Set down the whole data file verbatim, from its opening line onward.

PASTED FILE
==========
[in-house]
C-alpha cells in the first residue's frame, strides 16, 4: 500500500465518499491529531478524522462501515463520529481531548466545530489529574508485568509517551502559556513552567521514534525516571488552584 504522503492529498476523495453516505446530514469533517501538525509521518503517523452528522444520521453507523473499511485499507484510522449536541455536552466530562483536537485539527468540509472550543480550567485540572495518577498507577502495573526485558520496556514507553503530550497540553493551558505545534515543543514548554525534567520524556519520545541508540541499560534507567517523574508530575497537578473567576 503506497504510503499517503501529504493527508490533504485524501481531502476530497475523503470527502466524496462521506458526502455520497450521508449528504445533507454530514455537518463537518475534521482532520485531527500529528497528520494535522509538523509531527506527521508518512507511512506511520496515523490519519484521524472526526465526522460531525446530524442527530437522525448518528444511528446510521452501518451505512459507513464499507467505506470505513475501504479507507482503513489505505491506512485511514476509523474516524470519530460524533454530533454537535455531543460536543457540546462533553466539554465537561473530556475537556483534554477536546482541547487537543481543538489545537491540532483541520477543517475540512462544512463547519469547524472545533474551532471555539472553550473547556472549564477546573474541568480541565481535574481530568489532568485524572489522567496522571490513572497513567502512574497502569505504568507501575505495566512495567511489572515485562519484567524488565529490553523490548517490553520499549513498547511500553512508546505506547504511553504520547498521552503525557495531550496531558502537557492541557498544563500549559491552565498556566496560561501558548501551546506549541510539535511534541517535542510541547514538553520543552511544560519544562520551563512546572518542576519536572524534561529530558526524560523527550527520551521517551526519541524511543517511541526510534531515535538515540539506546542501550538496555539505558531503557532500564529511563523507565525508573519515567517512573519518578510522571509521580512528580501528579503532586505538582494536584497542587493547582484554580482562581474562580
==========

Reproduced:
[in-house]
C-alpha cells in the first residue's frame, strides 16, 4: 500500500465518499491529531478524522462501515463520529481531548466545530489529574508485568509517551502559556513552567521514534525516571488552584 504522503492529498476523495453516505446530514469533517501538525509521518503517523452528522444520521453507523473499511485499507484510522449536541455536552466530562483536537485539527468540509472550543480550567485540572495518577498507577502495573526485558520496556514507553503530550497540553493551558505545534515543543514548554525534567520524556519520545541508540541499560534507567517523574508530575497537578473567576 503506497504510503499517503501529504493527508490533504485524501481531502476530497475523503470527502466524496462521506458526502455520497450521508449528504445533507454530514455537518463537518475534521482532520485531527500529528497528520494535522509538523509531527506527521508518512507511512506511520496515523490519519484521524472526526465526522460531525446530524442527530437522525448518528444511528446510521452501518451505512459507513464499507467505506470505513475501504479507507482503513489505505491506512485511514476509523474516524470519530460524533454530533454537535455531543460536543457540546462533553466539554465537561473530556475537556483534554477536546482541547487537543481543538489545537491540532483541520477543517475540512462544512463547519469547524472545533474551532471555539472553550473547556472549564477546573474541568480541565481535574481530568489532568485524572489522567496522571490513572497513567502512574497502569505504568507501575505495566512495567511489572515485562519484567524488565529490553523490548517490553520499549513498547511500553512508546505506547504511553504520547498521552503525557495531550496531558502537557492541557498544563500549559491552565498556566496560561501558548501551546506549541510539535511534541517535542510541547514538553520543552511544560519544562520551563512546572518542576519536572524534561529530558526524560523527550527520551521517551526519541524511543517511541526510534531515535538515540539506546542501550538496555539505558531503557532500564529511563523507565525508573519515567517512573519518578510522571509521580512528580501528579503532586505538582494536584497542587493547582484554580482562581474562580